Shantarakshita (725-788 C.E.) was a towering figure in late Indian Buddhist philosophy and also immensely influential in Tibet. Philosophically, he is famous for integrating the three major lines of Mahayana philosophy into an integrated coherent system. These were the Madhyamaka, the Yogachara and the logico-epistemological thought of Dharmakirti. Beyond India, he spent the last seventeen years of his life in Tibet, ordaining its first monks and serving as abbot of it first monastery. Moreover, probably nobody has exerted a greater influence on Tibetan Buddhism in terms of the way in which Tibetans approach philosophy. Shantarakshita virtually taught Tibetans how to do philosophy during the early dissemination of the Dharma there.
Two of Shantarakshita’s disciples (in addition to Shakyabhadra mentioned above) are also included in the list of seventeen. Kamalashila (c. 8th century C.E.) likewise was an immensely important figure in India and Tibet. Like his teacher, Kamalashila wrote extensively on Madhyamaka and pramana (logic and epistemology) as well as on meditation theory and practice. His three Stages of Meditation (Bhavanakrama) texts are among the most cited in traditional Tibet expositions on the topics. Moreover, also like his teacher, he spent extensive time in Tibet during the early dissemination. He famously and successfully defended the Indian gradual approach to enlightenment at the Great Debate at Samye (also called the Council of Lhasa) against the instantaneous approach advocated by Hvashang Mohoyen, the Chinese master. Tibetan histories often recount that since that time Tibetan have followed the Indian method. Haribhadra (700-770 C.E.), the last of Shantarakshita’s disciples included in the group of seventeen, wrote the most famous and commonly utilized of the 21 Indian commentaries on The Ornament of Clear Realizations by Maitreya and the Mahayana path system in general. The other major commentator on The Ornament of Clear Realizations to be included among the seventeen is Vimuktisena (c. 6th century C.E.) whose text Illuminating the Twenty Thousand: A Commentary on the Ornament is likewise extensively cited by subsequent Tibetan authors.
Shantideva (c. 8th century C.E.) composed what is perhaps the most important and influential classic on how to practice in the Mahayana tradition: A Guide to the Bodhisattva’s Way of Life (Bodhisattvacaryavatara) while a monk at Nalanda. His text on the development of bodhichitta and the practice of the six perfections is revered and studied extensively by all Tibetan traditions. His Holiness the Dalai Lama often refers to his favorite passage in Buddhist literature as coming from the dedication section of this text: “As long as space endures, as long as sentient being remain, may I too remain, to dispel the miseries of the world.”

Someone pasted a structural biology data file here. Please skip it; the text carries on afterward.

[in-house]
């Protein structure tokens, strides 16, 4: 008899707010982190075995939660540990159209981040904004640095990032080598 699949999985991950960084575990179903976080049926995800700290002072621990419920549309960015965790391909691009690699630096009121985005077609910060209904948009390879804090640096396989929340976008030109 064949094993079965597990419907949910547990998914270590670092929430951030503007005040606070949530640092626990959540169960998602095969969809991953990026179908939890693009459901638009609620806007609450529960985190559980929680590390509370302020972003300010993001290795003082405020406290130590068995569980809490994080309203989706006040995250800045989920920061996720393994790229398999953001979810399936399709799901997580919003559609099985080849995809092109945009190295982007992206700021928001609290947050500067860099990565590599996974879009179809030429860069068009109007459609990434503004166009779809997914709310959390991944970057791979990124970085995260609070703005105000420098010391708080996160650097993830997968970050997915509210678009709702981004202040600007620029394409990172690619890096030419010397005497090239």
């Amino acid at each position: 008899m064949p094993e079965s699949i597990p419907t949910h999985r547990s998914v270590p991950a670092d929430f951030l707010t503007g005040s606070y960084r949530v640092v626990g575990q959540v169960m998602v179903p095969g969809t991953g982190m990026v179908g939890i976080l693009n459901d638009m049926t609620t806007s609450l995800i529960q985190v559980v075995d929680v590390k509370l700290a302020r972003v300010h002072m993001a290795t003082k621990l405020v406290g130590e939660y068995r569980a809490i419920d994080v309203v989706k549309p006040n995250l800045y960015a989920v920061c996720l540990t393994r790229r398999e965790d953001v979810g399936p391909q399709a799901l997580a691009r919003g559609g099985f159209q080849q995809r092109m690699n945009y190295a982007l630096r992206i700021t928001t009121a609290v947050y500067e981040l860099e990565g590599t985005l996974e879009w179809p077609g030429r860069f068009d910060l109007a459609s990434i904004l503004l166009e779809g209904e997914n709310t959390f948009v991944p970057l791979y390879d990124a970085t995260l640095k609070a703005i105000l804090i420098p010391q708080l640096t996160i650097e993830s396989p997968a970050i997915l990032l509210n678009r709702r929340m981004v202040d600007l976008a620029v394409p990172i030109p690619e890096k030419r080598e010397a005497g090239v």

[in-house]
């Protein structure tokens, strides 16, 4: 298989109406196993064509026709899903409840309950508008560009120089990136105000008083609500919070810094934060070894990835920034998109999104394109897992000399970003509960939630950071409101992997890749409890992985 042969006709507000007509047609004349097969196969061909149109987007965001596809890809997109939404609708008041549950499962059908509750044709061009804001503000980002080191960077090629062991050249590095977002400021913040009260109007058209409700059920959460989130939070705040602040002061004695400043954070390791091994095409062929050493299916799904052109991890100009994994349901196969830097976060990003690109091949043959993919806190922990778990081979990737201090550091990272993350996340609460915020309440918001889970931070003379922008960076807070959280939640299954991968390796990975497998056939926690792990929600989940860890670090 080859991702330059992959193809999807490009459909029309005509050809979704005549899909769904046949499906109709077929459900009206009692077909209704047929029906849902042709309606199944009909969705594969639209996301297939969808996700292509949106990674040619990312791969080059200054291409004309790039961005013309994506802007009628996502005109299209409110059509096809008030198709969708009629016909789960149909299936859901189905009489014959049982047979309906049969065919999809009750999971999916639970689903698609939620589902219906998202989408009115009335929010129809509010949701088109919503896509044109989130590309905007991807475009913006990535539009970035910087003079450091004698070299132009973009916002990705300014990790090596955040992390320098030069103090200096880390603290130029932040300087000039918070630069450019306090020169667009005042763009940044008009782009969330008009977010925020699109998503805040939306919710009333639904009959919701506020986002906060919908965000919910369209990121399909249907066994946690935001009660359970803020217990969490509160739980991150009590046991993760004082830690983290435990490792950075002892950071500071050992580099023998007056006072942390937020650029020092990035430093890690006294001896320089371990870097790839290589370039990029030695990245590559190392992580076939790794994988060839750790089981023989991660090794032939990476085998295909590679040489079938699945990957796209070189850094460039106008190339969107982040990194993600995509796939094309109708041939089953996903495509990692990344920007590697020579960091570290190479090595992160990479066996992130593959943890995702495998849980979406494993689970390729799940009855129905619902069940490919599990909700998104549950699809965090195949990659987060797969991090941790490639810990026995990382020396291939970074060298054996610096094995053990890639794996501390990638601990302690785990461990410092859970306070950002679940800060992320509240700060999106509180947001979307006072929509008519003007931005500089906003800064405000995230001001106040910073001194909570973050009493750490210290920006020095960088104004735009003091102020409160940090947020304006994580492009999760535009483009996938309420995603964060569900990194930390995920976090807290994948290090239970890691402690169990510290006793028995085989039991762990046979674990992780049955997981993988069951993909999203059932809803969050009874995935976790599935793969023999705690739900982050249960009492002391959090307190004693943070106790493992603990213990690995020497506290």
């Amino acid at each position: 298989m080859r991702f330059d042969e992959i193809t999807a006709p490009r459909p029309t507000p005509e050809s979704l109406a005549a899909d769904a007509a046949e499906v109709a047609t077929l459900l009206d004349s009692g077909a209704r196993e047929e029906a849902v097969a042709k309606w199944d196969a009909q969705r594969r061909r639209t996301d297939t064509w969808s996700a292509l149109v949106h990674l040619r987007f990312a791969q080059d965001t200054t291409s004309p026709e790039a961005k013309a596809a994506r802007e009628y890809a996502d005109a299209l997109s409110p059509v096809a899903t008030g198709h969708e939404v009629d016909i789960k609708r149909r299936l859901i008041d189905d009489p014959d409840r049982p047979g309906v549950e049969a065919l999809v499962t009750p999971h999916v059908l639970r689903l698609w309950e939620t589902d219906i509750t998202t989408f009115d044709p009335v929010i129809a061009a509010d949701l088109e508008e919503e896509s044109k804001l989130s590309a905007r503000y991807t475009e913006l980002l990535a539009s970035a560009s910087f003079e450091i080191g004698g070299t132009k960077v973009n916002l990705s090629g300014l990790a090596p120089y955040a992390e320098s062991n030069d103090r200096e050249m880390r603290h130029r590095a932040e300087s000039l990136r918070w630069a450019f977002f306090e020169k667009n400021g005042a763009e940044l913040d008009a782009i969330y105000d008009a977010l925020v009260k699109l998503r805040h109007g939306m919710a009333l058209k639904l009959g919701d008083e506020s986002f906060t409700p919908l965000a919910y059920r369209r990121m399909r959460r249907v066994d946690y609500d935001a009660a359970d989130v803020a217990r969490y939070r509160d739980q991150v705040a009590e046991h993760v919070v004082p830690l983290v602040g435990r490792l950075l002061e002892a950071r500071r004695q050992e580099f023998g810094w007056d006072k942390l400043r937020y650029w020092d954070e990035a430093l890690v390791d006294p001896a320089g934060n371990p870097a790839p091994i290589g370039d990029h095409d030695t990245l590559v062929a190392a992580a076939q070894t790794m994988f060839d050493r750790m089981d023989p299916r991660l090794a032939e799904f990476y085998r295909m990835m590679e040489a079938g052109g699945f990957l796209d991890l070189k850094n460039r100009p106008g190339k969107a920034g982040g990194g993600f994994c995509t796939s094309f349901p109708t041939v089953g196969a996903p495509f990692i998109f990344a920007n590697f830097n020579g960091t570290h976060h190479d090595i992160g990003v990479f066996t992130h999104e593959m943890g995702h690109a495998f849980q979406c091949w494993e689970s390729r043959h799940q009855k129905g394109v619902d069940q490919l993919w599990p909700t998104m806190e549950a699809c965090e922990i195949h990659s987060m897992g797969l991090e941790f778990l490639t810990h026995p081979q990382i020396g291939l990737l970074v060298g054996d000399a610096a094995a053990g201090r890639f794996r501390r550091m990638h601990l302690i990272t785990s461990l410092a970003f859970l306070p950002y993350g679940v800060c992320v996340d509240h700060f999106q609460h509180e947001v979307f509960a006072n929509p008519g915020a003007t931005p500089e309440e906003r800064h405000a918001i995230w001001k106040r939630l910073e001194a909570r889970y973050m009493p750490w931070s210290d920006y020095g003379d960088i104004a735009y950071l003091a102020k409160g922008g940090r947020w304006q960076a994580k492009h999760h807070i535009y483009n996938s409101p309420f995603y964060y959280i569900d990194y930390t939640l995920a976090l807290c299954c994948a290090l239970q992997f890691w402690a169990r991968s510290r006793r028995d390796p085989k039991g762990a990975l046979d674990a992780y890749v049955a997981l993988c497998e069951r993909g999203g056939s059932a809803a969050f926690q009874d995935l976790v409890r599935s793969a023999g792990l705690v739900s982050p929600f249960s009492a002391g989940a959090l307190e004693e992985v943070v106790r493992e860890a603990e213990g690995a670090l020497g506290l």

The final master included among the seventeen was the Bengali scholar-adept Atisha (980-1054 C.E.), who was a critical figure in the later dissemination of Buddhism in Tibet. Like many of the others on this list, Atisha’s impact on the shape of Tibetan Buddhism was immense. His classic, The Lamp for the Path to Enlightenment (Bodhipathpradipa) is widely regarded as the root text on the graduated stages of the path presentation found in Tibetan classics like Je Tsongkhapa’s The Great Treatise on the Stages of the Path to Enlightenment (also commonly referred to by the abbreviated Tibetan name, Lamrim Chenmo), Gampopa’s Jeweled Ornament of Liberation and Patrul Rinpoche’s The Words of My Perfect Teacher among others. In addition to the stages of the path teachings, Atisha also introduced the lojong, or mind training, tradition of Mahayana practice in Tibet. Lojong teachings are quintessential Mahayana teachings in that their aim is to eliminate both the self-cherishing attitude and self-grasping by teaching means to cultivate the altruistic compassion of bodhichitta and the direct realization of emptiness. Like the stages of the path teachings, the mind training tradition is one that is embraced by all Tibetan lineages.
Together the seventeen great masters of Nalanda monastery represent the real high points of Indian Mahayana. The inspiration and teachings of these great masters continue to bless practitioners of the Mahayana to the present day.
James Blumenthal, Ph.D. is an associate professor of Buddhist philosophy at Oregon State University and professor of Buddhist Studies at Maitripa College. He is the author of The Ornament of The Middle Way: A Study of the Madhyamaka Thought of Shantarakshita along with more than 40 articles in scholarly journals and popular periodicals on various aspects of Buddhist thought and practice. He recently finished work with Geshe Lhundup Sopa on Steps on the Path: Vol. IV, a commentary on the “Shamatha” chapter of Lamrim Chenmo by Tsongkhapa which is due for publication in the fall.
1. The five Maitreya texts are: The Ornament of Clear Realization (Abhisamayalamkara), The Ornament of Mahayana Sutras (Mahayanasutramkara), Distinguishing the Middle from the Extremes (Madhyantavibhaga), Distinguishing Phenomena and the Nature of Phenomena (Dharma-dharmata-vibhaga), and The Sublime Continuum (Uttaratantra).
This collection of engaged Buddhism resources is a continuation from “Compassion in Action” by James Blumenthal, Ph.D. from the April-June 2011 issue of Mandala located on page 44.
Chappell, David Wellington. Buddhist Peacework: Creating Cultures of Peace. 3rd ed. Somerville, Mass: Wisdom Publ., 2002.